"The sections of the bill that change Alaska law relating to filling such vacancies are exactly the same, word for word, as the language of the initiative."
- Rep. McGuire
"An Act relating to filling the vacancy in the office of United States senator, and to the definition of 'political party.'"
HB 414 seeks to redress two current shortcomings in Alaska's Elections Act. There are two primary components to HB 414, each a response to a clear call for changes to Alaska Statutes so as to provide: firstly, for the fairest method of selecting individuals for a vitally important public office; and, secondly, to respect the will of the Alaskan people regarding choices they make to associate as political parties.
HB 414 will change the way a vacancy in one of Alaska's two seats in the United States Senate is filled when such a vacancy occurs. Currently, Alaska law provides that the Governor appoints a person of his or her choice from the same political party as the person who vacated the seat, when one of Alaska's two U.S. Senate seats becomes vacant, a process governed by the 17th Amendment to the U.S. Constitution.
Last year a group of Alaskans calling itself "Trust the People" began gathering signatures to place an initiative on the ballot this year that would change Alaska Statutes to allow for a special election in the case of any vacancy in one of Alaska's two U.S. Senate seats. This group was successful in obtaining enough signatures, which allowed the Division of Elections to certify the petition, and prepare to place the initiative on the November 2004 ballot.
HB 414 listens to the will of the many Alaskans who signed petitions in favor of electing some one to fill a vacancy in one of Alaska's two U.S. Senate seats. The sections of the bill that change Alaska law relating to filling such vacancies are exactly the same, word for word, as the language of the initiative. Supporting HB 414 is a clear way to implement the will of a large number of Alaskan voters.
The second part of HB 414 addresses a lawsuit brought by the Green Party of Alaska against the State Division of Elections. The case grew out of the Green Party's dissatisfaction with the interplay between the results of the 2002 gubernatorial election and the definition of "political party" in the Alaska Elections Act. In order to obtain political party status, the current definition requires a party to have nominated a candidate for Governor who received at least three percent of the popular vote in the preceding gubernatorial election. Alternatively, a party is recognized if it has registered voters under its banner equal in number to three percent of the total number of votes cast for Governor in the immediately preceding general election.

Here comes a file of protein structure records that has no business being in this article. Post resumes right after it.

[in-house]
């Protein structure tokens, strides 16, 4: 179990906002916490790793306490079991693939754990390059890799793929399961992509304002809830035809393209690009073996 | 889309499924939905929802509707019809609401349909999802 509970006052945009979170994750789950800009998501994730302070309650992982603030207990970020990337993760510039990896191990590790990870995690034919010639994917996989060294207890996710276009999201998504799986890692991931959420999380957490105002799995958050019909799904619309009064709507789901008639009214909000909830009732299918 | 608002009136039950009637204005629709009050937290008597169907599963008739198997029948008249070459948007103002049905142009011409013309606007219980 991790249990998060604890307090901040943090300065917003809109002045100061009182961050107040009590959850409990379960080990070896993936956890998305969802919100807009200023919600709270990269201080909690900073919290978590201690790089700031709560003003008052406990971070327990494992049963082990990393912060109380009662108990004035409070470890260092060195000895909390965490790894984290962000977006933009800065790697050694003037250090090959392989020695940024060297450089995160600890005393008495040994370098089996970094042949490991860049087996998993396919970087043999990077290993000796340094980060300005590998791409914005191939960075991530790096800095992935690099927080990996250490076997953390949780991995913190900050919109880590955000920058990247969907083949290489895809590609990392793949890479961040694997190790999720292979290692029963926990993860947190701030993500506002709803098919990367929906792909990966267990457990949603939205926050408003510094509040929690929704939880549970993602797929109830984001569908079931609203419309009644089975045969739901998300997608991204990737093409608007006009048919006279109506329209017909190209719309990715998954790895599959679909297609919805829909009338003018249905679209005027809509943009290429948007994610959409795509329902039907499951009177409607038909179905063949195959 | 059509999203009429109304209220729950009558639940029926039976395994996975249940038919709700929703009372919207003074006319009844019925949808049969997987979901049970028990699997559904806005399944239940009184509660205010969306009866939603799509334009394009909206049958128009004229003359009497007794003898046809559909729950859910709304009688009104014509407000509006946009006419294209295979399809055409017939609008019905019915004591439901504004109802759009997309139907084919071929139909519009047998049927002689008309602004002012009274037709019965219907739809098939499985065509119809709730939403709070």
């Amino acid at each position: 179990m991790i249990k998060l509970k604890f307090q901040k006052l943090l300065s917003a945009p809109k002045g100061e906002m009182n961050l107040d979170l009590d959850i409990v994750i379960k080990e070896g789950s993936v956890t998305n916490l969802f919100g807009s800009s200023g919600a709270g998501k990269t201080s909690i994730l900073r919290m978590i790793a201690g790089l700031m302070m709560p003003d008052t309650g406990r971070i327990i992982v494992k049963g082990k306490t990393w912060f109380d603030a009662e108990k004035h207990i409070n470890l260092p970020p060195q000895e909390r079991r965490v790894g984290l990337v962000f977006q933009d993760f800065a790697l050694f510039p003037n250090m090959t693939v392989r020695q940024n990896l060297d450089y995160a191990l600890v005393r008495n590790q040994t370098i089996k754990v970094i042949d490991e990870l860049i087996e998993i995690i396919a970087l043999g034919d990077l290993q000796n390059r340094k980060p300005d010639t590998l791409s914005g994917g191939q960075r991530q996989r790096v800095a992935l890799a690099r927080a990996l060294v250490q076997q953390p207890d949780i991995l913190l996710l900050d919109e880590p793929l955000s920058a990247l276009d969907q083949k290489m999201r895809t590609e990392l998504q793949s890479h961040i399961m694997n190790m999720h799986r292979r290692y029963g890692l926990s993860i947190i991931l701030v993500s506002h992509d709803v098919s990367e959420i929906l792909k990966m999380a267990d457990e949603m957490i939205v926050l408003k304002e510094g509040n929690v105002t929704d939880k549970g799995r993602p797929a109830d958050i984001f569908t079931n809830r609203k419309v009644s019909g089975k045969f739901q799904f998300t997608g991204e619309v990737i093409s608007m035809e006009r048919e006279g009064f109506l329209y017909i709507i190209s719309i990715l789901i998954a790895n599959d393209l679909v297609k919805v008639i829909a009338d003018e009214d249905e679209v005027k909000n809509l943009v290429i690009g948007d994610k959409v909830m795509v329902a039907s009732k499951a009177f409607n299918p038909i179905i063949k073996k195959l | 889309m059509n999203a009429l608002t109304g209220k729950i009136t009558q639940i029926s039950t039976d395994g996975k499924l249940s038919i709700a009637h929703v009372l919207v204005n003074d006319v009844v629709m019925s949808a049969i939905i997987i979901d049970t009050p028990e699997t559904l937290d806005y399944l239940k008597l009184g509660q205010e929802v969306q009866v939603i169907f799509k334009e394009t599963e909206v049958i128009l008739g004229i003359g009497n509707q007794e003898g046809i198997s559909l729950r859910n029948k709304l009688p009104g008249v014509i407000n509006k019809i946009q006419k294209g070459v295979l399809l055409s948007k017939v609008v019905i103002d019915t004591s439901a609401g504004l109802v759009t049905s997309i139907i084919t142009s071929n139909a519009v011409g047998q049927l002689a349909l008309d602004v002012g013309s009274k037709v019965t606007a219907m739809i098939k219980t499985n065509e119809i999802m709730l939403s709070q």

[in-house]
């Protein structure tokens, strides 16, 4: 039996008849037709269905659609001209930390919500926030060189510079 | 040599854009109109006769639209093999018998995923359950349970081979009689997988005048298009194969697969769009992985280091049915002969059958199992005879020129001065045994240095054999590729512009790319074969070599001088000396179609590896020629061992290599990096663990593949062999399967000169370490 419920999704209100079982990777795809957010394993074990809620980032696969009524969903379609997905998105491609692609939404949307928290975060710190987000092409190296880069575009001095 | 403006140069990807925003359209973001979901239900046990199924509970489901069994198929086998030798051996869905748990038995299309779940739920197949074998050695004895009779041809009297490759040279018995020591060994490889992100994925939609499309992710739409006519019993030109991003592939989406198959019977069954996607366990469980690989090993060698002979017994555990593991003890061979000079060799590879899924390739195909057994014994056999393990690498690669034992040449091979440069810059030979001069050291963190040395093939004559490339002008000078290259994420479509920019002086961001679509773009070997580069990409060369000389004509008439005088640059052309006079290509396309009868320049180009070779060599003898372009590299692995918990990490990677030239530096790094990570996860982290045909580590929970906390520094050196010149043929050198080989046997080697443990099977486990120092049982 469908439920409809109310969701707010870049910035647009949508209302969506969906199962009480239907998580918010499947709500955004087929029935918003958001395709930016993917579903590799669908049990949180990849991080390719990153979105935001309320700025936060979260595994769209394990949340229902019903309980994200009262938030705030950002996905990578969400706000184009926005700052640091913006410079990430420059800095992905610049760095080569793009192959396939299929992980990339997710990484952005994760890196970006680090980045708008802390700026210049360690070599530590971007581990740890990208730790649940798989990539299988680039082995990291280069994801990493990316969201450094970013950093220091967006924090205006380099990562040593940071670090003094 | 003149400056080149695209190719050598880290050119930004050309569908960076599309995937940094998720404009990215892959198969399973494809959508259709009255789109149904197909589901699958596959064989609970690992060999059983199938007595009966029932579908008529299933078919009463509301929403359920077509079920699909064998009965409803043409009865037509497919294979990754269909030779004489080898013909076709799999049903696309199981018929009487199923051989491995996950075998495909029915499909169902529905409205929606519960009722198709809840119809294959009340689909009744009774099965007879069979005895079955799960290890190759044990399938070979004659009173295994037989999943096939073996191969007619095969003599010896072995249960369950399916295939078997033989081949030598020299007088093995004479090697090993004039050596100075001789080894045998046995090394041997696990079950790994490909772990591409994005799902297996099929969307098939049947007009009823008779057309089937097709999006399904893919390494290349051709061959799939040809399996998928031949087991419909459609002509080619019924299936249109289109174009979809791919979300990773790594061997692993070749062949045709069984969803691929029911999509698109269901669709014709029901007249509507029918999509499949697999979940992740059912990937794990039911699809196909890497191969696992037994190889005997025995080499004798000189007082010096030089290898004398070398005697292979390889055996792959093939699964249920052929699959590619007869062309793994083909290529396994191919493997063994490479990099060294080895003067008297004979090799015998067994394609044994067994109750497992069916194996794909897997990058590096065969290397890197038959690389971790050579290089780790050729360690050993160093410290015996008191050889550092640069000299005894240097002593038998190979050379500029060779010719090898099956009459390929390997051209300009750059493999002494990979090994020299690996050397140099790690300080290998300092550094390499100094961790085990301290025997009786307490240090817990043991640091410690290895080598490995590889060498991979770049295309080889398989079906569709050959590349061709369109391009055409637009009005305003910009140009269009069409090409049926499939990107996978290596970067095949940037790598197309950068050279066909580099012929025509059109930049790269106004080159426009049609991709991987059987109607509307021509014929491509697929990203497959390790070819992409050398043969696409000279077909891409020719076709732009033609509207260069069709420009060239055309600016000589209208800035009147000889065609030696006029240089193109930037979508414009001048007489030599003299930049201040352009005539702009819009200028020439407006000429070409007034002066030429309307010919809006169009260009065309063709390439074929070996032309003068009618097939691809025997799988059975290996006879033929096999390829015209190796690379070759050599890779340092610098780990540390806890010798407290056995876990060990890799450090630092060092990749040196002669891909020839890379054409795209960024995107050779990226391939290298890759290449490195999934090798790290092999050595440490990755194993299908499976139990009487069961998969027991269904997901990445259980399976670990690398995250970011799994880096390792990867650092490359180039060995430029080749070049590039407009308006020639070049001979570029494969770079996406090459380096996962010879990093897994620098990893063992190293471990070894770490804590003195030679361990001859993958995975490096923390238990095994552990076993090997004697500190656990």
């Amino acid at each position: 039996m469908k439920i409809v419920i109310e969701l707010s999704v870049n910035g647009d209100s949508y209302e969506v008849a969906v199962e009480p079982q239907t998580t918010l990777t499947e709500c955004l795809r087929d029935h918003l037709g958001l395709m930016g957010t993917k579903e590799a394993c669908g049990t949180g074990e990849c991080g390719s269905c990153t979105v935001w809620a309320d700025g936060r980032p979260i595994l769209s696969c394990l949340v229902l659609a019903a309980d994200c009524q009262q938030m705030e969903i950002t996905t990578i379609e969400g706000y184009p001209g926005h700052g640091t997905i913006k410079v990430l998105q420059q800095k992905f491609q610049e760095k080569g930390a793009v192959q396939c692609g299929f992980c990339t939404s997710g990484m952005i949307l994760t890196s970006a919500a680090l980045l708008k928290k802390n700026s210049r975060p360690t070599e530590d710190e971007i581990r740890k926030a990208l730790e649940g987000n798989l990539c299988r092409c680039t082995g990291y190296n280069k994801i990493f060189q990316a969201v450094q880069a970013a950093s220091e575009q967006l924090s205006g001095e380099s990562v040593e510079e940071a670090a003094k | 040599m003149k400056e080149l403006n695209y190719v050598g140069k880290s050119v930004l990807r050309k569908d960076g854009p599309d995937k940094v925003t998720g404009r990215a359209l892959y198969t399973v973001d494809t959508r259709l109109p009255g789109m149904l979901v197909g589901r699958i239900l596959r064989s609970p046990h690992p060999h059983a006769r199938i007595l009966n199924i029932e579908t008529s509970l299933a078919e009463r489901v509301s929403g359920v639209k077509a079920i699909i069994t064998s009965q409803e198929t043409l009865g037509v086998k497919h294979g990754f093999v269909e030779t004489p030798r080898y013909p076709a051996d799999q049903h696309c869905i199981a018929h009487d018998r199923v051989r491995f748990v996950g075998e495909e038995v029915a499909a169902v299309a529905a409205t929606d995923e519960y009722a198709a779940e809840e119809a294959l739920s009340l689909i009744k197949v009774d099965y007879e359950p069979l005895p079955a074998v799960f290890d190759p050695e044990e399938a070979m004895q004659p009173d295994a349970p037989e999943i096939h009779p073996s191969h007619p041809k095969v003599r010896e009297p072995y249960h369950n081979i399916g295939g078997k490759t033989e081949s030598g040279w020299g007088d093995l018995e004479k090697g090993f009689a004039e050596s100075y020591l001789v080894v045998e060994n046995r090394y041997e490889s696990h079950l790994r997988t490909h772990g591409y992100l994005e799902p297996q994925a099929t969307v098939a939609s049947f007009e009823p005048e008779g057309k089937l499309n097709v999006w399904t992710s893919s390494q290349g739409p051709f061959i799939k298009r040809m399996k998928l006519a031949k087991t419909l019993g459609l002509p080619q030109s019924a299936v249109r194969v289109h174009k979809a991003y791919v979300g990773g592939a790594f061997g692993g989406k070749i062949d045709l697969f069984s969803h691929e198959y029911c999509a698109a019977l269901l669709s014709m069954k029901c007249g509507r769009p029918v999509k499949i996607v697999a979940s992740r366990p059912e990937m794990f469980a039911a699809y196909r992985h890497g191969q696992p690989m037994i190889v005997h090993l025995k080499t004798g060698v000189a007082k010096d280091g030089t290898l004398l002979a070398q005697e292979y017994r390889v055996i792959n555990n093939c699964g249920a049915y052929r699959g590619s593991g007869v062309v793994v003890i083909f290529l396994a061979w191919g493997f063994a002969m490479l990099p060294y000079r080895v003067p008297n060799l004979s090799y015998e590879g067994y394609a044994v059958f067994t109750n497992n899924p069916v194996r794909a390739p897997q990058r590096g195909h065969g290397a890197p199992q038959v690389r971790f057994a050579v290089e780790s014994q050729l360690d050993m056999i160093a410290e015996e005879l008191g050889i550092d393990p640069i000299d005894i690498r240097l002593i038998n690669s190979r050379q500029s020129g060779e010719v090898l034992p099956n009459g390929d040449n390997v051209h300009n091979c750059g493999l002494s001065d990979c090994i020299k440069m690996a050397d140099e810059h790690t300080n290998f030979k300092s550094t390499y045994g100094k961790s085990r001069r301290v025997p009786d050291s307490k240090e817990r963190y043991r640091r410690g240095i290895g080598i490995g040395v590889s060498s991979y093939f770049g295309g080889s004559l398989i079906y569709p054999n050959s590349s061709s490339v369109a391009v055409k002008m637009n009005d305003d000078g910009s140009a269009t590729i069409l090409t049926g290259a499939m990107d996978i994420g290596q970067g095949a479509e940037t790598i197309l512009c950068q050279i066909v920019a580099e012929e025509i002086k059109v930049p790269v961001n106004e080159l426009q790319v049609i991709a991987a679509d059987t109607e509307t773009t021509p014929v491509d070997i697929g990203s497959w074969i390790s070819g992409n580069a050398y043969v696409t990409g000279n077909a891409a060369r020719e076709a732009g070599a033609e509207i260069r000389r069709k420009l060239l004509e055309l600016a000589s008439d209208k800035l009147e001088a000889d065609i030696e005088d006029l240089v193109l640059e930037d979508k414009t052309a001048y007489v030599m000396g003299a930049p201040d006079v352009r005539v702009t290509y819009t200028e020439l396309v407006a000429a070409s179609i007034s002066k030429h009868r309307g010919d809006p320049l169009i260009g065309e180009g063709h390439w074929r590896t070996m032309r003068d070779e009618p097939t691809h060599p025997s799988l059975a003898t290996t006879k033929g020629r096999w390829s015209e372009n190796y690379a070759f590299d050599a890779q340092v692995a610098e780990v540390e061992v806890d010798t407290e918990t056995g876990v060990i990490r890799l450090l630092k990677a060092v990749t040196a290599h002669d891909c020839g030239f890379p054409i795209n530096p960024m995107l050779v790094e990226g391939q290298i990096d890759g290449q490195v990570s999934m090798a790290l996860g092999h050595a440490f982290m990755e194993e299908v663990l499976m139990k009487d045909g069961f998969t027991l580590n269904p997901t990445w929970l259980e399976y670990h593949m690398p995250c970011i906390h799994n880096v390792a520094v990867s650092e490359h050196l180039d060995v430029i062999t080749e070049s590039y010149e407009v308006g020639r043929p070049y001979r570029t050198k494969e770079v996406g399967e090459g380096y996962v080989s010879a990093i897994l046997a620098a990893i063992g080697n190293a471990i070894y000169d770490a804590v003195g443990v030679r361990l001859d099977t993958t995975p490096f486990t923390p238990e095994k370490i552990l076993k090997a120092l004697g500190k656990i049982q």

In 2002, the Green Party candidate for Governor garnered less than the minimum three percent needed to maintain the Green's status as a political party and, thus, the party sought an injunction of the law. The court acceded to the Green Party's request and enjoined enforcement of the law so that the Greens could avoid irreparable harm by continuing to participate in politics with the benefits of being a full political party. The order accompanying the court's injunction noted that the Green Party had been successful in winning over six percent of the vote in races for federal elective positions, namely U.S. Representative and U.S. Senator, and instructed the State to continue treating the Green Party with the deference due to a statutorily-defined political party until the General Election in November 2004 or until the Legislature, "corrects the problems with party eligibility in the statutes."
HB 414 responds directly to the court's order by expanding the types of statewide races to which the Division of Elections can look in ascertaining whether a party enjoys enough popular support to merit official status. It adds two different gauges to the law, so that if there is not a gubernatorial election, then an assemblage of voters can refer to its success in the most recent U.S. Senate or U.S. House race to earn official political party status under the statutes. The changes to the Alaska Elections Act wrought by the second half of HB 414 will inject fairness to the process of obtaining political party status in Alaska. Parties will be able to refer to their good showing in the most recent statewide race, never more than two years in the past, in order to demonstrate that they are supported by the voting public and deserve the statutory benefits conferred on political parties.
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"The changes to the Alaska Elections Act wrought by the second half of HB 414 will inject fairness to the process of obtaining political party status in Alaska."